Speaking during a briefing held to announce the successful operation, the Minister of Health, Dr Osagie Ehanire, said the feat was an indication that Nigerian hospitals were ready to compete with the best in the world. The twins were both delivered at the Federal Medical Hospital, Keffi, Nasarawa State before they were referred to the NHA.
The minister said, “This is a demonstration of excellent team work, which also shows that with confidence in the health sector, we can do great things in Nigeria. “One of the reasons why some Nigerians travel abroad for treatment is because they lack confidence in the health sector. They believe that we do not have specialists and the required medical equipment to handle to handle sensitive cases, but this case has shown that we have the expertise. No foreign aid was involved in the surgery.
“The ability of these experts to work together means that we can stand up to many international hospitals, as far as advanced surgery is concerned. This is a complex one involving conjoined twins with one liver.”
The leader of the team that performed the surgery, Prof Emmanuel Ameh, said the twins had to be monitored for 15 months before the separation was done. He said, “We received the twins on August 14, 2018 and quickly constituted an inter-disciplinary team, including pediatric surgeons, cardiac surgeons, plastic surgeons, nurses, imaging experts, dermatologists and other experts from various medical disciplines, as well as support staff.
“One of the major challenges was that the twins came with their intestines bulging out of the lower part of the tummy, which we quickly resolved. We also needed to determine if they could survive separately after separation. We found out that they had two separate hearts that were normal, but with a common cover. They also shared the lower half of the chest and there was only one liver serving the two of them. Other organs were separate and normal.”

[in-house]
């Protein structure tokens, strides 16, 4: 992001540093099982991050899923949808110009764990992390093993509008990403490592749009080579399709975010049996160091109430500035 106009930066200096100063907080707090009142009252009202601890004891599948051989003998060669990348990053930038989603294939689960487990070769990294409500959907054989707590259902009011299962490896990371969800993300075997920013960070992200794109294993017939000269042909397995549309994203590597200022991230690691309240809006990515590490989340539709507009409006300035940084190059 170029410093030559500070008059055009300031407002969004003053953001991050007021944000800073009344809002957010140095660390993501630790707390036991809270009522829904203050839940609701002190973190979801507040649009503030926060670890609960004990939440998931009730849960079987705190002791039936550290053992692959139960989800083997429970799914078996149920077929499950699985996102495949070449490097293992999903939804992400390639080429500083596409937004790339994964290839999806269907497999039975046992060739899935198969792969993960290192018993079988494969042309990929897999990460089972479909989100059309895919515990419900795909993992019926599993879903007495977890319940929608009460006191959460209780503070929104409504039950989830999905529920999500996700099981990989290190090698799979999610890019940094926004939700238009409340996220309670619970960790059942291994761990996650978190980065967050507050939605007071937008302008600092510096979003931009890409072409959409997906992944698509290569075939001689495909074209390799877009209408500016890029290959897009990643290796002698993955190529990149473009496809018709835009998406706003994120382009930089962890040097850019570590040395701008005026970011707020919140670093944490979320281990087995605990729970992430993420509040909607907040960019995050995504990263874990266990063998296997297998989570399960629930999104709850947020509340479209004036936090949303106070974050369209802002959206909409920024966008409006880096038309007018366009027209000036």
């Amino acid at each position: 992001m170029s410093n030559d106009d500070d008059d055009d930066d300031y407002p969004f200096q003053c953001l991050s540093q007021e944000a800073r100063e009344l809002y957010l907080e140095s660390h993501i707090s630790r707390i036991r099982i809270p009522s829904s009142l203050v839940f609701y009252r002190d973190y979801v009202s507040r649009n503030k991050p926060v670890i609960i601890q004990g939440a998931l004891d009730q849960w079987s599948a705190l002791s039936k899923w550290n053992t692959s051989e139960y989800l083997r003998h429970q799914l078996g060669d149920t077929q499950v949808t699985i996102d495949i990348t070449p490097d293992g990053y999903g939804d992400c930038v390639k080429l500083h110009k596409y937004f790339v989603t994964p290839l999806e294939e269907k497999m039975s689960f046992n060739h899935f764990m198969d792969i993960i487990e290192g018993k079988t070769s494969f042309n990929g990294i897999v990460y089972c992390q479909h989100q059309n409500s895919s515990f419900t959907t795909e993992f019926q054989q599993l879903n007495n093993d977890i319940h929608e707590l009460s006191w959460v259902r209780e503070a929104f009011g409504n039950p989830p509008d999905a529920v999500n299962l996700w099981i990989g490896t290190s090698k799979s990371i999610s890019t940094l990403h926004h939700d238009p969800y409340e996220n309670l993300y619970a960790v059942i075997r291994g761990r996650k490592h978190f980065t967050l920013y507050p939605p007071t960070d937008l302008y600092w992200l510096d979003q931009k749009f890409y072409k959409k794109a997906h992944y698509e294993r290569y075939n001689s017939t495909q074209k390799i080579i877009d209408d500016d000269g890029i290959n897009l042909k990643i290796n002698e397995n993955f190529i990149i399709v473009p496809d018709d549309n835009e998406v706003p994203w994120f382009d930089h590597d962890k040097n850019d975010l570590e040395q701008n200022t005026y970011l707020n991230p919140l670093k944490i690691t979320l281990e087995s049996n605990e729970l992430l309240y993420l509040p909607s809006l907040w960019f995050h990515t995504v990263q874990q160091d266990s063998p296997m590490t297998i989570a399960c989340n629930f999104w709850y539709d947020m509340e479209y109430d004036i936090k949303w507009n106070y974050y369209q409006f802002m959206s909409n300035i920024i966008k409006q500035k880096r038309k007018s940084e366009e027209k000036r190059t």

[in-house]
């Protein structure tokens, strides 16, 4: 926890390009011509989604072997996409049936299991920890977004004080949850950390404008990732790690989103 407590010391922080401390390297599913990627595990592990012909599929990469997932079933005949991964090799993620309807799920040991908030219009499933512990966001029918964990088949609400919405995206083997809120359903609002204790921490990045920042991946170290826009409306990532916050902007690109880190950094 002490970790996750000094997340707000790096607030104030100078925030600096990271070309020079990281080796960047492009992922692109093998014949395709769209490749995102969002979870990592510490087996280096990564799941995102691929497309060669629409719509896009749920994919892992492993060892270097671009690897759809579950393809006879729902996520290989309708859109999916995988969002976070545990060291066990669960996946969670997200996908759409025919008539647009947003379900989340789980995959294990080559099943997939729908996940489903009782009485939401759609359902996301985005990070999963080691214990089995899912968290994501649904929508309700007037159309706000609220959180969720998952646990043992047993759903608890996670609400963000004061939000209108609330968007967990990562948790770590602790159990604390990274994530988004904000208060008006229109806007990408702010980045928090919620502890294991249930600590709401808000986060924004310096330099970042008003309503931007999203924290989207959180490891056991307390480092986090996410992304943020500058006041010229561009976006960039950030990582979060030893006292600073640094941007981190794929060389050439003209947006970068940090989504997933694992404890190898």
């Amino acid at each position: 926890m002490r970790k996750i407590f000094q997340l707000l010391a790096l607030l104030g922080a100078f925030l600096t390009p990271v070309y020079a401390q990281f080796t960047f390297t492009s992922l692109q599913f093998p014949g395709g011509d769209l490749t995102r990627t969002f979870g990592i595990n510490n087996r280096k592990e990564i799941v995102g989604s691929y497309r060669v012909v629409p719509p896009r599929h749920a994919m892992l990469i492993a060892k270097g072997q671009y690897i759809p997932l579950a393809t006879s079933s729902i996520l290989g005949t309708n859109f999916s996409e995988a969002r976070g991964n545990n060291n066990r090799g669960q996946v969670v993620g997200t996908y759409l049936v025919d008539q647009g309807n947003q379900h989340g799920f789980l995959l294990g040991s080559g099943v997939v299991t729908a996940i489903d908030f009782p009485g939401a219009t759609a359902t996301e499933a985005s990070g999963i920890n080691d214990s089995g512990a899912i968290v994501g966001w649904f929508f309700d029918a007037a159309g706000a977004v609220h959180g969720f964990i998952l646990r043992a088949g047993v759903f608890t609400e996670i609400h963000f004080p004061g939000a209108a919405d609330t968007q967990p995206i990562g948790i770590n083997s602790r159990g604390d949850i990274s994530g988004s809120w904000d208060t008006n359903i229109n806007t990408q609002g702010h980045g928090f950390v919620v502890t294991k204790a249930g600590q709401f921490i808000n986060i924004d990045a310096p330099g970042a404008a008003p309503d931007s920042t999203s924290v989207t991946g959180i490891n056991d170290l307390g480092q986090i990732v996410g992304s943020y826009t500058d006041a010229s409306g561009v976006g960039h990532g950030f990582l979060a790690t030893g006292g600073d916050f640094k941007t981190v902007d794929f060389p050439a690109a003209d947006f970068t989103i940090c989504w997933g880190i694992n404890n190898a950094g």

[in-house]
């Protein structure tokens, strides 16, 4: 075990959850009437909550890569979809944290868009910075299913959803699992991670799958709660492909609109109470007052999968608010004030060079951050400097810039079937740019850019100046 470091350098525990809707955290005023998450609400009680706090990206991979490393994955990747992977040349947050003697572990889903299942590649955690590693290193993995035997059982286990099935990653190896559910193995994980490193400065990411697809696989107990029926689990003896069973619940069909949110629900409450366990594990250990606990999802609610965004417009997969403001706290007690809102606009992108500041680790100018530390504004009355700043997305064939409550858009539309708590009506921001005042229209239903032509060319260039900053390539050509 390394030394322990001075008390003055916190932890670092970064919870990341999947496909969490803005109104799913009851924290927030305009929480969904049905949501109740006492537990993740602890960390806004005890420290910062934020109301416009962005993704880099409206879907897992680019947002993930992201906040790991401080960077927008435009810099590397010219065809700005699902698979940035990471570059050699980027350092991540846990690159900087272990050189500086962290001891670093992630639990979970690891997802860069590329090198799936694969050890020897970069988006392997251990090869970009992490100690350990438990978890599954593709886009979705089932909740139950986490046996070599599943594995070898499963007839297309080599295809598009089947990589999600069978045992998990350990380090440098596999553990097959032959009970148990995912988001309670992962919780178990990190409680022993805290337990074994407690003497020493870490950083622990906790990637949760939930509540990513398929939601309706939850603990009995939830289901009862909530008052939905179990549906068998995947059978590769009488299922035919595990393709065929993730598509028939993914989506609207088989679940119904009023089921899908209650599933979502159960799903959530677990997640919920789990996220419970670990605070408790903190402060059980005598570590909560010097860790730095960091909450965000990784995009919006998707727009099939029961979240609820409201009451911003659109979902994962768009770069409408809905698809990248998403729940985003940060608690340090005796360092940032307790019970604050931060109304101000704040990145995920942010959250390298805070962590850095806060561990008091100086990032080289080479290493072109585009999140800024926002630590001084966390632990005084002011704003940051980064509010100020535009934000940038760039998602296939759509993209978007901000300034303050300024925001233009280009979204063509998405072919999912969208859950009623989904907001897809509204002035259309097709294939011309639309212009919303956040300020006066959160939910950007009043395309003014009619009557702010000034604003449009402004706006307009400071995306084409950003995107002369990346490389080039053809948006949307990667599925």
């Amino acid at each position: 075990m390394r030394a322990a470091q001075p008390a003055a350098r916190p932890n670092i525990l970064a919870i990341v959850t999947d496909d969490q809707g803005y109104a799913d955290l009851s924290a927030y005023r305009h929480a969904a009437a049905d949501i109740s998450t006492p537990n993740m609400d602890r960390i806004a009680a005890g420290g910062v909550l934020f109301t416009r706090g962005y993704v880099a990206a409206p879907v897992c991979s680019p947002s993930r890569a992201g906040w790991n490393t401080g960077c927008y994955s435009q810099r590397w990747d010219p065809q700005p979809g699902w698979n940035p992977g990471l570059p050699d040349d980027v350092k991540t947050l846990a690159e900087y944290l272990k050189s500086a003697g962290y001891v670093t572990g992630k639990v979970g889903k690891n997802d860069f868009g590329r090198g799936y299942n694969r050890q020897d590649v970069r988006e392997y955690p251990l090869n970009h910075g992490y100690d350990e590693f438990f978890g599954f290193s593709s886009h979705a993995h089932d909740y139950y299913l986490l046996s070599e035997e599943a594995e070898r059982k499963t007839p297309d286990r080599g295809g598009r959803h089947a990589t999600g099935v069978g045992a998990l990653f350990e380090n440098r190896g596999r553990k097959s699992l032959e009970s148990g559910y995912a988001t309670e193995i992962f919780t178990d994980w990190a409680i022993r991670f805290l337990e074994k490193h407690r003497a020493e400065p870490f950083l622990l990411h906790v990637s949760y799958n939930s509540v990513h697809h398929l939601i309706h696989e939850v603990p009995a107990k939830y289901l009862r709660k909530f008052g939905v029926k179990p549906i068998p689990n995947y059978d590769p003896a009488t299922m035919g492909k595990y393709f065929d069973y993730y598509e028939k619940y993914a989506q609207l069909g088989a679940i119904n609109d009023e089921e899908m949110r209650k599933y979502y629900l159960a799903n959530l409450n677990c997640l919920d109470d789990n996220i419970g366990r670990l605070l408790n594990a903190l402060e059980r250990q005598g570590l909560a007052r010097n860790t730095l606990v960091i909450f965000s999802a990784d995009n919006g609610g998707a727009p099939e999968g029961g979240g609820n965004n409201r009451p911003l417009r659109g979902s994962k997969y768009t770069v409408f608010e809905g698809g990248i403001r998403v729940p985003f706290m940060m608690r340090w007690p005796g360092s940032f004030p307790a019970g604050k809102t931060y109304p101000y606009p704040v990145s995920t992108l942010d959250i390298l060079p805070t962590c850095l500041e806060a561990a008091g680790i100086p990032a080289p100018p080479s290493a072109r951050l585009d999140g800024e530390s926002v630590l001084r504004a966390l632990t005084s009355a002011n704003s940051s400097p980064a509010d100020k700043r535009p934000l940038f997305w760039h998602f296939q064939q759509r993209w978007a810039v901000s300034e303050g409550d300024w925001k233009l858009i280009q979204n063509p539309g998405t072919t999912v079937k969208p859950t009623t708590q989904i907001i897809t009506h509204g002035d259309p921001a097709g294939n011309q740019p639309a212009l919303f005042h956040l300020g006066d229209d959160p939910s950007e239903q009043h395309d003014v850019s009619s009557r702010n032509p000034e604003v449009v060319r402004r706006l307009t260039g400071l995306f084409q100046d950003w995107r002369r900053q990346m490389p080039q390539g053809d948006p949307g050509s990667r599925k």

Ameh added that before the surgery, the twins needed to grow well in order to withstand the complex surgery. He noted that nutrition and infection control were critical in the preparation. He added, “We celebrated their first birthday in the ward still conjoined. The surgery was performed on November 14, 2019. By that time they were 15 months-old. A total of 78 medical staff was involved in the 12 and a half hour surgery. We even planned to spend 48 hours, if there was a need for it. After that, the twins spent a week at the Intensive Care Unit before they were taken to the ward.”
Medical Director of the hospital, Dr Jaf Momoh, said at the event that the parents of the twins would have spent more than N20m if they could afford travelling abroad, adding that the hospital took care of all the bills. He said, “The cost of running a hospital is enormous. The average electricity bill of the National Hospital is about N19m every month. That is why we collect money. “We took it upon ourselves to mobilise resources and invest it on the twins. If the parents had the means, they would have gone abroad like some other Nigerians and spent at least an equivalent of N20m in foreign currency. It is cheaper doing the surgery here. We cannot quantify the amount spent on the surgery.”
It was not the first time that conjoined twins were separated in a similar operation in a Nigerian hospital. On May 14, 2018, a team of surgeons successfully separated four-month-old conjoined twins at the Federal Medical Centre, Yola.
Also, the University of Abuja Teaching Hospital on June 11 2018, announced that it has separated a conjoined twins referred to the centre from the St. Mary Catholic Hospital, Gwagalada, Abuja.